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What book are you reading now?
Topic Started: Dec 3 2006, 09:07 PM (246,102 Views)
roger
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After reading Morsons's book on Anna Karenina I feel prepared, inspired even, to start a long delayed re-read of War and Peace. I read the Maude version about 40 years ago and have read some P+V translations recently but I'm going with the newer Anthony Briggs after determining that he translates all the French passages within the text. 1382 pages rivaling recently read Clarissa in length. I'm also halfway through Scott's Journal, almost 1000 pages, but that's something to delve into here and there. Gargantuan-itis has set in.

.
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oneofmurphysbiscuits
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marmalade modernist
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Vollmann’s Europe Central is magnificent, novel as invocation. I could mention several points of reference as to other writers, ground and voices, but I don’t want to, the book matters to me so very much.
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mandm
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Funhouse
Nov 7 2017, 06:01 AM
mandm
Nov 5 2017, 05:04 AM
Shakespeare, Henry VI Part I.
I taught this for several years, and what an utter delight it was. For me, it's right up there with Hamlet and Lear as amongst Shakespeare's masterpieces. This was when he finally discovered how to do history plays, with a liberal dose of invented characters, a wonderful parallel plot and neatly structured oppositions. Genius.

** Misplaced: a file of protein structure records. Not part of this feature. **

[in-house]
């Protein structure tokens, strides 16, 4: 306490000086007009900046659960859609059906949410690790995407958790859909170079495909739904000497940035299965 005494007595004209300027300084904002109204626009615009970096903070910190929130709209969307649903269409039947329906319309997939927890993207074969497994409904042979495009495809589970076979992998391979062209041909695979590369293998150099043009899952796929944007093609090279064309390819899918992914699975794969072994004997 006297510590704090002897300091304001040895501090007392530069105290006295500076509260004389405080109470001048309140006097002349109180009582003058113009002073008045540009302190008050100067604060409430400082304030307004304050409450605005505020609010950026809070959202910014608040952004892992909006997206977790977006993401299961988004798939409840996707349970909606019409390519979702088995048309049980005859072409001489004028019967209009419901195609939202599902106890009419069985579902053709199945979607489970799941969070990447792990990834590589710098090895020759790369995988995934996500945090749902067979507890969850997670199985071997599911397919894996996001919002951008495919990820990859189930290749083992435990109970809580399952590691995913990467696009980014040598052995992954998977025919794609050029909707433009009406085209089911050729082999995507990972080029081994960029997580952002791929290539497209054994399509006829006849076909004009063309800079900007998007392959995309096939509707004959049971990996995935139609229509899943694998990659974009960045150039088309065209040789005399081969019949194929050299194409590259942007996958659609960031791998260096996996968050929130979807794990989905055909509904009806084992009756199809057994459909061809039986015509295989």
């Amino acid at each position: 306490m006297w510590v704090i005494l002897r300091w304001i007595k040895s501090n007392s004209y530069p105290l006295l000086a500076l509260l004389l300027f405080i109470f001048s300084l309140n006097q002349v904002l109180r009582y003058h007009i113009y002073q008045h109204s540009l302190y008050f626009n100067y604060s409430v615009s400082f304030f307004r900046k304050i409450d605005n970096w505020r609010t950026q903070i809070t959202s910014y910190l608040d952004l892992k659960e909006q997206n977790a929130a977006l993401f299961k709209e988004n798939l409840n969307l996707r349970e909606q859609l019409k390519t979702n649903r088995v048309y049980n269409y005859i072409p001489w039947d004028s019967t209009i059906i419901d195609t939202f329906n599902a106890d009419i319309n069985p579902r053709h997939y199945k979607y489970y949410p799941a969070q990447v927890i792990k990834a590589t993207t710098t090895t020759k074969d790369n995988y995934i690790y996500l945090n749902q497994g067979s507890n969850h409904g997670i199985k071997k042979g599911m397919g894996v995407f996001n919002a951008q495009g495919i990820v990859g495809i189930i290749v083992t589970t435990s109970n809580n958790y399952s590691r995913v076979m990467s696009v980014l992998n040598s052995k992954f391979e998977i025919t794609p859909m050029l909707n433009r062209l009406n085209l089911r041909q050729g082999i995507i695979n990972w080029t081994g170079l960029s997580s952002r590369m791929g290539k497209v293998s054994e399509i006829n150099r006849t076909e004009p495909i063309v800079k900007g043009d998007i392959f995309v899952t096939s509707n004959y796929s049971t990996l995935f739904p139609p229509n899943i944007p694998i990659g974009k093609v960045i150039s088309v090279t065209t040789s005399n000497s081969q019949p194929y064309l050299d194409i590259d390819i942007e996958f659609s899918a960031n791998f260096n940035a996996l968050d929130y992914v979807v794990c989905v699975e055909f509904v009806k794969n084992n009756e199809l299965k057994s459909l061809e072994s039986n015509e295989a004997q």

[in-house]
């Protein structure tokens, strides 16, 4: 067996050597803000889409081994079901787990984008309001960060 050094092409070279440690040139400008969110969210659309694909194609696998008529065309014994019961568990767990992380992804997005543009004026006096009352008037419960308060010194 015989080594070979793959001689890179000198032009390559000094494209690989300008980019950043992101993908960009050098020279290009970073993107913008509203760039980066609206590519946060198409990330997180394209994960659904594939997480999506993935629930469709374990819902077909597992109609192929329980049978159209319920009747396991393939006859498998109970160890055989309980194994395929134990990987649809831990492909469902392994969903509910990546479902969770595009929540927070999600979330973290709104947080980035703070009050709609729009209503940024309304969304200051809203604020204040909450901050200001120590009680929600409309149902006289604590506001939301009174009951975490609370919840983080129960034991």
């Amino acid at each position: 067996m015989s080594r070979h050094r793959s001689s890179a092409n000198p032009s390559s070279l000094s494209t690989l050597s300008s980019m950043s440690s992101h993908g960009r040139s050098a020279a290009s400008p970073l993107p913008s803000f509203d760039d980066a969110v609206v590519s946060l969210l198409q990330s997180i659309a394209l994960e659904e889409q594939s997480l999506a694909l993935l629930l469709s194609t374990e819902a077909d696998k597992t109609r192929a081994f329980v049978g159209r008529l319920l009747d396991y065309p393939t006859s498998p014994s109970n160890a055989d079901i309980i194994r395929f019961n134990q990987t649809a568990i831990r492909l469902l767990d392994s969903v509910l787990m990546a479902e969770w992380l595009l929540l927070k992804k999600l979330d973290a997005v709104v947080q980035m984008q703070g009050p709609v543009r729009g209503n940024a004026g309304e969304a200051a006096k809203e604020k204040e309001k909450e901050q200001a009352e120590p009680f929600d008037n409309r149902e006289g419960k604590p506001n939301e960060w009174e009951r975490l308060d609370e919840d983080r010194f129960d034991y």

Oh wow, that's quite surprising. I enjoyed it but wasn't overwhelmed, either with the language or the pacing... it's not generally that well rated either, as I understand things. But teaching it must give you a much clearer insight into its qualities. Joan is vibrant, for sure, but I'm not 100% sold, as I say. I'll be reading parts II and III soon too: are they less good, then?
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mandm
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Both Amis' The Second Plane (I have issues with), and Manuela Draega's moi, les mammouths, which is much like le deuxième Mickey.
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Funhouse
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Perpetually Lost
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mandm
Nov 7 2017, 05:02 PM
Funhouse
Nov 7 2017, 06:01 AM
mandm
Nov 5 2017, 05:04 AM
Shakespeare, Henry VI Part I.
I taught this for several years, and what an utter delight it was. For me, it's right up there with Hamlet and Lear as amongst Shakespeare's masterpieces. This was when he finally discovered how to do history plays, with a liberal dose of invented characters, a wonderful parallel plot and neatly structured oppositions. Genius.
Oh wow, that's quite surprising. I enjoyed it but wasn't overwhelmed, either with the language or the pacing... it's not generally that well rated either, as I understand things. But teaching it must give you a much clearer insight into its qualities. Joan is vibrant, for sure, but I'm not 100% sold, as I say. I'll be reading parts II and III soon too: are they less good, then?